Wednesday, September 5, 2012

Ticket Giveaway - Interview - Callers w/ Wye Oak - Mr Smalls - 9.13.12 - Show Preview - Concert Preview

Callers will be opening for Wye Oak next Thursday, 9.13 at Mr Smalls Theater. The band is touring behind their third proper LP entitled Reviver, which will be released this October 9th on Partisan Records. Sara Lucas and Ryan Seaton are the mainstay duo of the project which had roots in New Orleans and now resides in Brooklyn. The group feels this is their most fully realized album to date. We are happy to be giving away a pair of tickets to the show. As usual just email us at with your name to enter. Sara was kind enough to answer a few questions about the new album, the album's connection to Gwendolyn Brooks and her connection to Pittsburgh.

Reviver is your third studio LP. How does this differ from your past output?

We were really able to focus on tone this time in a way that we haven't been able to in the past. In the past we developed songs by hashing ideas out in a live setting, whether that was our rehearsal space, sound checks or shows, and then recorded as quickly as possible. With this album, we focused a lot more on sound and tone during the writing process and that is reflected in the outcome of the overall sound of the record. In the end though, it is an album about the songs themselves-and they are less abstract and more personal this time. We felt like speaking of the present instead of reaching for nostalgia. We wanted this album to be very immediate. 

In your bio it states this album was influenced by Gwendolyn Brooks. How did her work influence the album? Lyrically? Aesthetic?

The first song that we wrote together was "Reviver." It was a starting place for the album as a whole. I had been rereading Gwendolyn Brooks' poetry at the time and felt a pull towards her use of language and rhythm. It was very personal for me, and served as inspiration for the rest of the record. Its not as if our songs touch on the communities or subjects that a lot of her poetry spoke of, it was more about "telling my own particular truth as I have seen it," as she once said. That statement in itself was enough to propel the lyrics of the album into a space of present, personal truths and how one makes sense of the world through experience and observation.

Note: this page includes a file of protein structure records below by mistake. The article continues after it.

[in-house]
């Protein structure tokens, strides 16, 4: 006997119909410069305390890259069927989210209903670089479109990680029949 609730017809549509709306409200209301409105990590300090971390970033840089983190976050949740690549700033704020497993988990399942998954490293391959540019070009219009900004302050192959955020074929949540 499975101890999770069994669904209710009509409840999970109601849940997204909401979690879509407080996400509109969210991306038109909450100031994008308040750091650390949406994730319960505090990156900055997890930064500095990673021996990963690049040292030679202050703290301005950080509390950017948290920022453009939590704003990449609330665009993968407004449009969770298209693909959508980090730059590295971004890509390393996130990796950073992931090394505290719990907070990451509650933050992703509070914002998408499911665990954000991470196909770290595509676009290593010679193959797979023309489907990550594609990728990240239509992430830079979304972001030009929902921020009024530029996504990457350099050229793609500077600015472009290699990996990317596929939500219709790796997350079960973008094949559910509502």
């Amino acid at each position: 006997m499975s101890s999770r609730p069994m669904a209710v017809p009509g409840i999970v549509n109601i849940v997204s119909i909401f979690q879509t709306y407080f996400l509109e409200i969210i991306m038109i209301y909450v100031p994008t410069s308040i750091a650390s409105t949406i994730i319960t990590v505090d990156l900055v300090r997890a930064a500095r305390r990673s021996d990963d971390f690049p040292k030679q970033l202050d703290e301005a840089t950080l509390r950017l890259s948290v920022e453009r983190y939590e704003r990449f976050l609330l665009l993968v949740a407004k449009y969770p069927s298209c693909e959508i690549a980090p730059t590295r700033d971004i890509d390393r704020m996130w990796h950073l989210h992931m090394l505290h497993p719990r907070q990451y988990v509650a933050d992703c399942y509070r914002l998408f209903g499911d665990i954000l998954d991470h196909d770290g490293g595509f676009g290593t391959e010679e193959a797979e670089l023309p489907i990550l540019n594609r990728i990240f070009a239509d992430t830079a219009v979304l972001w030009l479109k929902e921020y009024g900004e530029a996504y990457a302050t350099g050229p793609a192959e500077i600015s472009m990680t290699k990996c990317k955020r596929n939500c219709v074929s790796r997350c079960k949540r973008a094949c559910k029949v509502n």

Are you the only two that create the music? Or do you bring other players in to assist? How does this work for your live setting?

Ryan and I have always been the primary writers in the band but when others want to be involved creatively we welcome that. Don Godwin, our last drummer, was involved creatively. Keith Souza and Seth Manchester, who engineered and helped produce Reviverand recently joined the band, are helping us translate the sound of the album in a live setting.

This is described as your most mature record to date. Do you think that is an accurate assessment?

We hope that we are growing as writers, musicians and producers. If maturing comes with that, we'll take it.

What do you think of the current media/social music world? Is it difficult/time consuming to maintain a relationship with fans/public?

It's incredible that we can constantly connect with others about music and ideas and hear any kind of music in the world. But it is exhausting to use social media- though it's a great tool and helps us as musicians, I think it's always nicer to hang with or meet people in person.

What are your upcoming goals? What would you like to accomplish?

To tour as much as possible and meet the best people. We can't wait to make the next record.

What made you want to dedicate your life to music? Was there a show or album?
None of us can remember a time when we weren't playing music or completely obsessed with making sound. I can't remember not singing and Ryan can't remember not writing music. I feel like we never really had a choice- we would be so unhappy not dedicating our lives to music. There are too many albums and shows- hard to pinpoint a moment really. Some of the most important albums to us: George Harrison- All Things Must Pass, Carole King- Tapestry, Betty Carter- Finally, anything that The Band ever did, ever. Same with Nina Simone, Soft Machine, Robert Wyatt, Mahmoud Ahmed. Ten years ago I saw Bonnie "Prince" Billy and Etta James two nights in a row in New Orleans. Both of those shows were life-altering for me. I saw Aaron Neville and Linda Ronstadt perform together when I was 9 and I'll never forget that day. I'll never forget every day that I saw musicians play music when I was living in Ghana, West Africa or watching a Second Line in New Orleans. Or the day I saw Ornette Coleman, Hugh Masekela and Vusi Mahlasela.

Anything you would like to say to Pittsburgh?
My sister went to school here and my father is from New Castle, so for me, I've known the city my whole life. This is the fourth time Callers will have played in Pittsburgh and it gets better and better every time we return.

Show begins at 8p with doors at 7p. Tickets are $18 and can be found here. More information about Callers can be found at these sites:

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